Dupuytren's Disease

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Dupuytren's Disease

Topic Overview

What is Dupuytren's disease?

Dupuytren's (say "duh-pwee-TRAHNZ") disease can change how your hand looks and may make it hard or impossible to use one or more of your fingers.

Dupuytren's disease causes tissue under the skin of the palm of your hand to thicken and shorten. This can pull and bend the fingers in toward the palm. You may not be able to straighten them.

The disease gets worse slowly but rarely causes pain. You can treat it, but there is no cure. It may only involve the palm and never affect your fingers. And you may never need treatment.

Dupuytren's disease occurs most often in people ages 50 and older. It often affects both hands and can sometimes affect the soles of the feet.

Dupuytren's disease is also called Viking's disease.

What causes Dupuytren's disease?

The cause of Dupuytren's disease is not known. The tendency to get it is probably inherited, because the disease tends to happen in families. The thickening of the tissue may be related to alcoholism, smoking, or diabetes.

What are the symptoms?

You may first see or feel a small lump in the palm of your hand, usually near where your ring finger and small finger meet.

As Dupuytren's disease gets worse, a fibrous cord may develop in the tissue of the palm. The cord may extend to one or more fingers, usually the ring or small finger. The cord may pull your finger toward your palm. This is called Dupuytren's contracture.

At some point you may not be able to fully straighten your fingers or flatten your hand on a table. You may find it hard or impossible to do things like put on gloves, wash your hands, or pick up things.

The disease usually does not cause pain. If you do have pain, it’s most likely when you first get the disease.

How is Dupuytren's disease diagnosed?

Your doctor will look for skin changes on your palm and feel for any knots or a cord. He or she will ask you to move your hand, wrist, and fingers. Your doctor will ask you questions about your family and your symptoms. Your doctor also will ask you about smoking and alcohol use.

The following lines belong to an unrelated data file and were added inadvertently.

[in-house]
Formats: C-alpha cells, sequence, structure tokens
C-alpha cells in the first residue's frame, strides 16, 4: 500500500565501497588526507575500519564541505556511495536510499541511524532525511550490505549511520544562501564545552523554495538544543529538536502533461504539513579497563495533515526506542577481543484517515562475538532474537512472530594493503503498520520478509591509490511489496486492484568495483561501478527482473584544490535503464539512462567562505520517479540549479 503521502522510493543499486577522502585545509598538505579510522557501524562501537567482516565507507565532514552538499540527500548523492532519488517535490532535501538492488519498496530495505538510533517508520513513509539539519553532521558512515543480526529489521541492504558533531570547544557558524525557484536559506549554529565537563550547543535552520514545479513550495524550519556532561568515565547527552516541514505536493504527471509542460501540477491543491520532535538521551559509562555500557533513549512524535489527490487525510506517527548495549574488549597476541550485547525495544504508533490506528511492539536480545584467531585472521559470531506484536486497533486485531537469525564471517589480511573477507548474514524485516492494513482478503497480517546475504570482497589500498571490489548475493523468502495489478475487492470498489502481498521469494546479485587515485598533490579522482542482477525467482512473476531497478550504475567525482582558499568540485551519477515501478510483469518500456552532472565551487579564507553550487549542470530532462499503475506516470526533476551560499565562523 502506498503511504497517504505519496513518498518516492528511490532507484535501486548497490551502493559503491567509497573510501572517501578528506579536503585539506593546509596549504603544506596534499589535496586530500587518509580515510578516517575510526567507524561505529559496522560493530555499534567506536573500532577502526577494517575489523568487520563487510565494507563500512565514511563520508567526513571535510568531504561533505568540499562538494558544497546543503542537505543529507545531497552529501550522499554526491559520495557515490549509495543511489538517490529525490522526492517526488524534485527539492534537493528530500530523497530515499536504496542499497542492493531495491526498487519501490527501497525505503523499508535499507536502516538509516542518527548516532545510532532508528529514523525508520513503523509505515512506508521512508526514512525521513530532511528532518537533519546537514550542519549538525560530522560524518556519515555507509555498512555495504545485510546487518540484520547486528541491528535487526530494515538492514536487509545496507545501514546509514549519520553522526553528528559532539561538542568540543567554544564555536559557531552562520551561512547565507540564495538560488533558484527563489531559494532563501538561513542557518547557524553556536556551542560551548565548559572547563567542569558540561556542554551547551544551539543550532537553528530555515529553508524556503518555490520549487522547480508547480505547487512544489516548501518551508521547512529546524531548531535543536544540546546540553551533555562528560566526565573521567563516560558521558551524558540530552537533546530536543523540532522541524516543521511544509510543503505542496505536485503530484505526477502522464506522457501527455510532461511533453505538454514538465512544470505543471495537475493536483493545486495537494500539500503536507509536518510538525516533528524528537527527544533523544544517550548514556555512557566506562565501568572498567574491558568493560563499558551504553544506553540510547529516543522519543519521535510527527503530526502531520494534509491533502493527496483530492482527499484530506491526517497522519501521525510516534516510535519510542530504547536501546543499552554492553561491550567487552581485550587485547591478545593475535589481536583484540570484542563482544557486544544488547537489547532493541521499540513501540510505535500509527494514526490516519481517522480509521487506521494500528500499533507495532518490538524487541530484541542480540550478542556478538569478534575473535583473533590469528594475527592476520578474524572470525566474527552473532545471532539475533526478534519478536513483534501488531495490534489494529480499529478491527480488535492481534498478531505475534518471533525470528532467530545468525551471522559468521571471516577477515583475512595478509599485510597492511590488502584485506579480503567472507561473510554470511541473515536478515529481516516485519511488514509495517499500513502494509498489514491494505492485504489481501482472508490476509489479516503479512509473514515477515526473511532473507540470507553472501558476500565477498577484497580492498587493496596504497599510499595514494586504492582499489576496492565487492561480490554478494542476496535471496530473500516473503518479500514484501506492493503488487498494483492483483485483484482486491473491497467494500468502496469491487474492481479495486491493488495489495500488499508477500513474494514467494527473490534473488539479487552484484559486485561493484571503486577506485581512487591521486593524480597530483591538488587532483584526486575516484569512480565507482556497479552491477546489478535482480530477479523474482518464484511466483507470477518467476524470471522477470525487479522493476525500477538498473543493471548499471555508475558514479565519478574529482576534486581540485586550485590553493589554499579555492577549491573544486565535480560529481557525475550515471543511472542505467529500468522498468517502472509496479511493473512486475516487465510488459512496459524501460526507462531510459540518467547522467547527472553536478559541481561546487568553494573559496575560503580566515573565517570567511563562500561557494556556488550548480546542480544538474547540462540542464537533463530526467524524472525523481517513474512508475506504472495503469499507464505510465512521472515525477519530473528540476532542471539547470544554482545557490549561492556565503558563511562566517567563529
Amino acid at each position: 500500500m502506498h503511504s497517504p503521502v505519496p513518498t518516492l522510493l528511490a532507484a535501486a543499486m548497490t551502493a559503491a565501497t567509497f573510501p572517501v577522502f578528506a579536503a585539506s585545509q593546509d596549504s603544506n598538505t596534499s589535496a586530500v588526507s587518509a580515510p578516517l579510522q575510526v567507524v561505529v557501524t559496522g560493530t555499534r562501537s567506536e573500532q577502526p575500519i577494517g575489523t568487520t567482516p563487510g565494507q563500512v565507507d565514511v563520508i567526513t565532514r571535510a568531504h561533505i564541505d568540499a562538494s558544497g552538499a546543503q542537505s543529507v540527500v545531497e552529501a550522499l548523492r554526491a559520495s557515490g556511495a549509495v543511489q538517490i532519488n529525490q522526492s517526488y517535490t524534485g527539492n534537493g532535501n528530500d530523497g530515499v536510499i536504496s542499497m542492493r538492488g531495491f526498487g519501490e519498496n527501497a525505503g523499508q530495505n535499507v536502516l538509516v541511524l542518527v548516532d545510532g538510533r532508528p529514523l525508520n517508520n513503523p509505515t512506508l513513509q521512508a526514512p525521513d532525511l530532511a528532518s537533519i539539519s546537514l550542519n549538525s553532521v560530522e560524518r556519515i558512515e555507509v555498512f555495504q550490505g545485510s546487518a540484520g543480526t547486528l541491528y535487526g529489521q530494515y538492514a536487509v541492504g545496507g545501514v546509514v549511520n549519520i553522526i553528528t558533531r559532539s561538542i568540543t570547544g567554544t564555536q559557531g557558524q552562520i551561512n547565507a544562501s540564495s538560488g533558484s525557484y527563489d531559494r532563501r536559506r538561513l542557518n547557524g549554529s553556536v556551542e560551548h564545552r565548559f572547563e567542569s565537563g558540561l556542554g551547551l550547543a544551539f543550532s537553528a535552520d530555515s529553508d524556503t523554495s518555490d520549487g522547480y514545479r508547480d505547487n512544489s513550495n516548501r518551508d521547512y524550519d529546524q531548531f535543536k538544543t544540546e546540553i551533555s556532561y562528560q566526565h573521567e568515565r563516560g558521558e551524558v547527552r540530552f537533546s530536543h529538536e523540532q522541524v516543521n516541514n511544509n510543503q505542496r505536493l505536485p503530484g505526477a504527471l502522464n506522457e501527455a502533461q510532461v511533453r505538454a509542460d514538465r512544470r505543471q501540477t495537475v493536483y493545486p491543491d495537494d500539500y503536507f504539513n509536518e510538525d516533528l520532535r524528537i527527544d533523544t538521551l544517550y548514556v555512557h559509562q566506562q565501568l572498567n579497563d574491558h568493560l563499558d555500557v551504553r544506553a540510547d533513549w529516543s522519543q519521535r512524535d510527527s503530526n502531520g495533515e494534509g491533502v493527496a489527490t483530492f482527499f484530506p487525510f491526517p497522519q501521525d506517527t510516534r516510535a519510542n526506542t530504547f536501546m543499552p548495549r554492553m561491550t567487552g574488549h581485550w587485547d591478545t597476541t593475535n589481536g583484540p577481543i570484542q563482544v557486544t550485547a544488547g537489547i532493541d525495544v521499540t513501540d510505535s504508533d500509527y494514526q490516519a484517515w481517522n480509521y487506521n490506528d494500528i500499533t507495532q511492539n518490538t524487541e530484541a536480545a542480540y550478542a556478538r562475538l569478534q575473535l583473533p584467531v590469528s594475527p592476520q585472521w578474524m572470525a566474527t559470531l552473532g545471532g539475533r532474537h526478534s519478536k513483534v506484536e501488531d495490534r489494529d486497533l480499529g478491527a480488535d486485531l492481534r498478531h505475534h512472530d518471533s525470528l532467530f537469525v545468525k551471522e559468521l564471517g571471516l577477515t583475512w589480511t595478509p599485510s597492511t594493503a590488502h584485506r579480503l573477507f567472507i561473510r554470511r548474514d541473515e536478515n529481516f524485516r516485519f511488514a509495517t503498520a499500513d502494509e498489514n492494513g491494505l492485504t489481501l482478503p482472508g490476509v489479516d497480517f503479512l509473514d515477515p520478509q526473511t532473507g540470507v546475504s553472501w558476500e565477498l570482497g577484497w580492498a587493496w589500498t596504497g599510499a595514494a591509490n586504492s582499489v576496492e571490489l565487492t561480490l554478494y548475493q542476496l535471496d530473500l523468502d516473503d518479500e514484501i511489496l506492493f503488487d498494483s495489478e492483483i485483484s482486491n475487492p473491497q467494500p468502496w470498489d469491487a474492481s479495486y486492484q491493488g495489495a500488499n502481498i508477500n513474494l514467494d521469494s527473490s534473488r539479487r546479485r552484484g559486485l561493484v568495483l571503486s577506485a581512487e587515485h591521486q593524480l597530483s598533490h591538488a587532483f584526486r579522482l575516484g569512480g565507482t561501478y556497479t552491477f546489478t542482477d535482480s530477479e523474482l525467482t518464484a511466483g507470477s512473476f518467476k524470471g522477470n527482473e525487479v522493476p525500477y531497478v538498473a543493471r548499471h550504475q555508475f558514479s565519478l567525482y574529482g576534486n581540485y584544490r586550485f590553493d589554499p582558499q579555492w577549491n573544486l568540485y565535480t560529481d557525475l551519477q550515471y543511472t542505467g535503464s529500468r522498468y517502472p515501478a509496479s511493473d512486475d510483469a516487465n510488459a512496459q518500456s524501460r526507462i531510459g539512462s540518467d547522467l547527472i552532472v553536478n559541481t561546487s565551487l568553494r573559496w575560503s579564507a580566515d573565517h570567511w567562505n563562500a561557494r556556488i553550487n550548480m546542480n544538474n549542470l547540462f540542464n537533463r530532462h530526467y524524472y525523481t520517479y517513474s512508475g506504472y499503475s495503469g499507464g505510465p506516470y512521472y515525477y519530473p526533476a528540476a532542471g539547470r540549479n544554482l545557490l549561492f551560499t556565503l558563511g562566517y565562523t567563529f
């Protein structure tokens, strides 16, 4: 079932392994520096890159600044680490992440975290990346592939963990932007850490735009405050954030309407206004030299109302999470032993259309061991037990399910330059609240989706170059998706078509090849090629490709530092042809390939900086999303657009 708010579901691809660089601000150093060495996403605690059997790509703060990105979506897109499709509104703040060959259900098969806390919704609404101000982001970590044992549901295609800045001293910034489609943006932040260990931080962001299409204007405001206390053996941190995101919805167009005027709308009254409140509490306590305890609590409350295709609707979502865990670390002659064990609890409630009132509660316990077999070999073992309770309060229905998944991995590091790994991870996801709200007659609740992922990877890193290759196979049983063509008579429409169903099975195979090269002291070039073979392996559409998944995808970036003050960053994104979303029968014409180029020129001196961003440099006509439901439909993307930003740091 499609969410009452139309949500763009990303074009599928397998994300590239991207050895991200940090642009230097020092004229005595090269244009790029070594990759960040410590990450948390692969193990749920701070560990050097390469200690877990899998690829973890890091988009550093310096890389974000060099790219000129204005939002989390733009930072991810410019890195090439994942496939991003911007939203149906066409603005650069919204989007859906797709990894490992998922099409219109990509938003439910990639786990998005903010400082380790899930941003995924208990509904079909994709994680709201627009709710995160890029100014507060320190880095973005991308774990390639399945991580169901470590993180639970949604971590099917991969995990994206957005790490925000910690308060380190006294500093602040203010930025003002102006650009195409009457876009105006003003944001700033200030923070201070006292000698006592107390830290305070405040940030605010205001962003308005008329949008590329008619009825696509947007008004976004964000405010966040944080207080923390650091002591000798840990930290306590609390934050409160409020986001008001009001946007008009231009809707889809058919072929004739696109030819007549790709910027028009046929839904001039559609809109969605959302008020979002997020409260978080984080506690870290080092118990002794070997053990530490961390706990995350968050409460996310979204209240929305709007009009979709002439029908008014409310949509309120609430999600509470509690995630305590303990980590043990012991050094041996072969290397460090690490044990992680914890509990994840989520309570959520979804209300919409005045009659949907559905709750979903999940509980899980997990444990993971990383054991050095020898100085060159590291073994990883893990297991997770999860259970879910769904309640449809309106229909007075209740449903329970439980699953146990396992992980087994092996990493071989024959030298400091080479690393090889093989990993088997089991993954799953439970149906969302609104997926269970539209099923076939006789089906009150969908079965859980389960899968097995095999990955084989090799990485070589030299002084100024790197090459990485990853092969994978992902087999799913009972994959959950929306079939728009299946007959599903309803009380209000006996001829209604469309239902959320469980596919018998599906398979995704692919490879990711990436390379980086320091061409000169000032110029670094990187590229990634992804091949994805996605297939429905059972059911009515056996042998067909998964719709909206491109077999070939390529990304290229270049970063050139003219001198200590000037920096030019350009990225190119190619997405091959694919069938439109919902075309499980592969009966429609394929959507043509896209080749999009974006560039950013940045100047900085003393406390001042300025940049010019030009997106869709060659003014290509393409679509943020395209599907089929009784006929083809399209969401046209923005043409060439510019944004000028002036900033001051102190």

How is it treated?

The goal of treatment for Dupuytren's disease is to keep your hand working as best as it can.

  • Some doctors are using a treatment called needle aponeurotomy to separate the tight cords in the palm using a needle.
  • A medicine called collagenase (such as Xiaflex) may be injected to try to dissolve some of the tight tissue.
  • Surgery may be recommended if you cannot straighten your fingers or pick things up.

Frequently Asked Questions

Learning about Dupuytren's disease:

Being diagnosed:

Getting treatment:

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 Dupuytren's Disease: Should I Have Hand Surgery?


The cause of Dupuytren's disease is unknown. Heredity is a factor: Dupuytren's disease tends to occur most often in people of northern European descent and among close family members. The thickening of the tissue between the skin and tendons, called the palmar fascia, may be related to one or more things, such as:


Dupuytren's disease usually does not cause pain. When pain does occur, it often is early in the disease or may happen if inflammation develops.

The first noticeable symptoms of Dupuytren's disease may be:

  • A small knot that may be visible or felt on the palm, usually near the base of your ring or small fingers. The knot is sometimes sensitive to pressure. And it may gradually thicken and begin to pull one or more of your fingers toward the palm.
  • Dimpling that appears on the skin of your palm when the diseased tissue (palmar fascia) between the skin and tendons pulls on the skin.

As the disease progresses, a fibrous, ropey cord may gradually develop in the palmar fascia and connect your palm to one or more fingers, usually the ring or small finger. The cord pulls your finger toward the palm, which is called Dupuytren's contracture. Eventually you will not be able to flatten your palm on an even surface, such as a table. When it is severe, Dupuytren's contracture can make certain everyday activities—such as picking up items, putting on gloves, or washing your hands—difficult or impossible.